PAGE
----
Skopje and Pristina signed a mutual recognition agreement benefitting citizens from each country that worked in the other.
By Miki Trajkovski for Southeast European Times in Skopje -- 20/02/13
Kosovar Muesli Kasuli works as a baker in Ohrid, Macedonia. [Miki Trajkovski/SETimes]
Officials in Macedonia and Kosovo are confident that a new agreement that allows their citizens to collect retirement compensation for work done across the border will be important to residents of both countries.
The agreement signed in February covers Macedonia citizens who worked in Kosovo and Kosovo residents who worked in Macedonia when the two countries were part of the former Yugoslavia, which ended December 1998. A separate agreement will be signed that covers January 1999 and onward.
Up to now, Kosovo and Macedonia citizens that worked in one or the other country received no retirement compensation for their work in the other country.
"We've been negotiating [the agreement] for three and a half years, and made an important step in recognising the right to pension and disability insurance [of foreign workers]," Spiro Ristovski, Macedonia labour minister, said.
"Soon we'll ratify the agreement and be able to receive applications from the citizens who, on the basis of the agreement with Macedonia, can have receive their right to a pension," said Nenad Rashikj, Kosovo minister of labour.
Bekim Neziri, director of the pension fund and disability insurance in Macedonia, told SETimes the two parliaments should ratify the agreement by April.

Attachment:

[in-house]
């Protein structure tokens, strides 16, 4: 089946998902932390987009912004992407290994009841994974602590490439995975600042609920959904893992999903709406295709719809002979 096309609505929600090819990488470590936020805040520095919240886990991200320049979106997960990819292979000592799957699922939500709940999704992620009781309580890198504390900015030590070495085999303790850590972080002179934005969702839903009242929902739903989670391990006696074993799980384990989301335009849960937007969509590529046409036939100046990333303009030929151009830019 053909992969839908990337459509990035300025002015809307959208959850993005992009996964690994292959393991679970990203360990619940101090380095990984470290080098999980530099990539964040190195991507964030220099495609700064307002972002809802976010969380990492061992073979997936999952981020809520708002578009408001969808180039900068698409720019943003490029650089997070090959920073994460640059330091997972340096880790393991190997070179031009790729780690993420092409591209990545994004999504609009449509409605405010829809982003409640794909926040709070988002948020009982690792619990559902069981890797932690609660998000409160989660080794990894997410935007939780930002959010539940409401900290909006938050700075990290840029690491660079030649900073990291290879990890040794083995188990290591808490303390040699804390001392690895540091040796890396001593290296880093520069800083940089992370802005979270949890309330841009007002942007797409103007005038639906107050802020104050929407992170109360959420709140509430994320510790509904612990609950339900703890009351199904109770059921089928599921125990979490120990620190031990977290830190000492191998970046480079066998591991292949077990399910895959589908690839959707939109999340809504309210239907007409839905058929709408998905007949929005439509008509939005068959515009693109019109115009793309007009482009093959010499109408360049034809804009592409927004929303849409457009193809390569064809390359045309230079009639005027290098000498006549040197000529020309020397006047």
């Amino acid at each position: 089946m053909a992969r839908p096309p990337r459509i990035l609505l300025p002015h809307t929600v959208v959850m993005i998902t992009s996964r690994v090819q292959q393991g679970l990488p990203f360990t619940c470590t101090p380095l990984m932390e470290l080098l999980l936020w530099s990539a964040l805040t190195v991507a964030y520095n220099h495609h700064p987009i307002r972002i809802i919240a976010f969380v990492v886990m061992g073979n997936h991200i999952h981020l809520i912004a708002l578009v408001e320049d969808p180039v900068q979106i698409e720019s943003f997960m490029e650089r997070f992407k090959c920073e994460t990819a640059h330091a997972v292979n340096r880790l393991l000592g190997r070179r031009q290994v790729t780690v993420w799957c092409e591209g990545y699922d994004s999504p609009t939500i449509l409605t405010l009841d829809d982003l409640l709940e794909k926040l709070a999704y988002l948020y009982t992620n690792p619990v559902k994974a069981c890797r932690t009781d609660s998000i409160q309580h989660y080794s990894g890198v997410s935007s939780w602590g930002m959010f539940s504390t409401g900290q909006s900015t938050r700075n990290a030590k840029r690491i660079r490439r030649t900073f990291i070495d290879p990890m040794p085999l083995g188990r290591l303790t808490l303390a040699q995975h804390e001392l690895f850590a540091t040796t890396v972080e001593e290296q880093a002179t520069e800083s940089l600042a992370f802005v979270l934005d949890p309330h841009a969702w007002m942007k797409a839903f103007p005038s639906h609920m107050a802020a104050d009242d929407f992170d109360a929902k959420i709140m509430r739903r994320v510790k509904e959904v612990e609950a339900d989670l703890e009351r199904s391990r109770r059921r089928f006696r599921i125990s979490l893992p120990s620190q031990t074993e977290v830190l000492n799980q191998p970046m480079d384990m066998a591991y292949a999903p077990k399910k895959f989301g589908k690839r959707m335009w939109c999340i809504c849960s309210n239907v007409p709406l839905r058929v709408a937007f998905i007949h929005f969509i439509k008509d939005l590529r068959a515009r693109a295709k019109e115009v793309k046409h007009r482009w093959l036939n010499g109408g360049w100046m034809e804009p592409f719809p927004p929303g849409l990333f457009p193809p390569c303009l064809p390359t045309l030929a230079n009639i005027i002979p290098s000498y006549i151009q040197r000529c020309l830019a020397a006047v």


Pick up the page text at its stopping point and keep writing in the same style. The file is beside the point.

"Some 1,500 retirees from Macedonia who worked in Kosovo will have the right of pension. Around 1,000 citizens in Kosovo will benefit from this agreement. Macedonia is the first country with which Kosovo has made such a pension insurance agreement," Neziri said.
Remzi Tushi, 69, from Struga, Macedonia, worked as a teacher in Kosovo in the 1970s. Because his working years were not recognised in Kosovo, he has not received a pension for his working years in Macedonia. He said this agreement will change his life.
"With this agreement I'll get my right to a pension, because I'll fulfill the legal retirement provisions, a minimum of 15 working years," Tushi told SETimes.
Musli Kasuli, 65, from Prizren, Kosovo, worked for 15 years in Ohrid as a baker.
"This is the biggest success of the governments of Kosovo and Macedonia, when it comes to the working years in both countries. In all Macedonian cities, now and before, there are many from Kosovo, who work mostly as bakers and construction workers. I am here for 15 years. With this agreement I can return to Kosovo and have a pension," Kasuli told SETimes.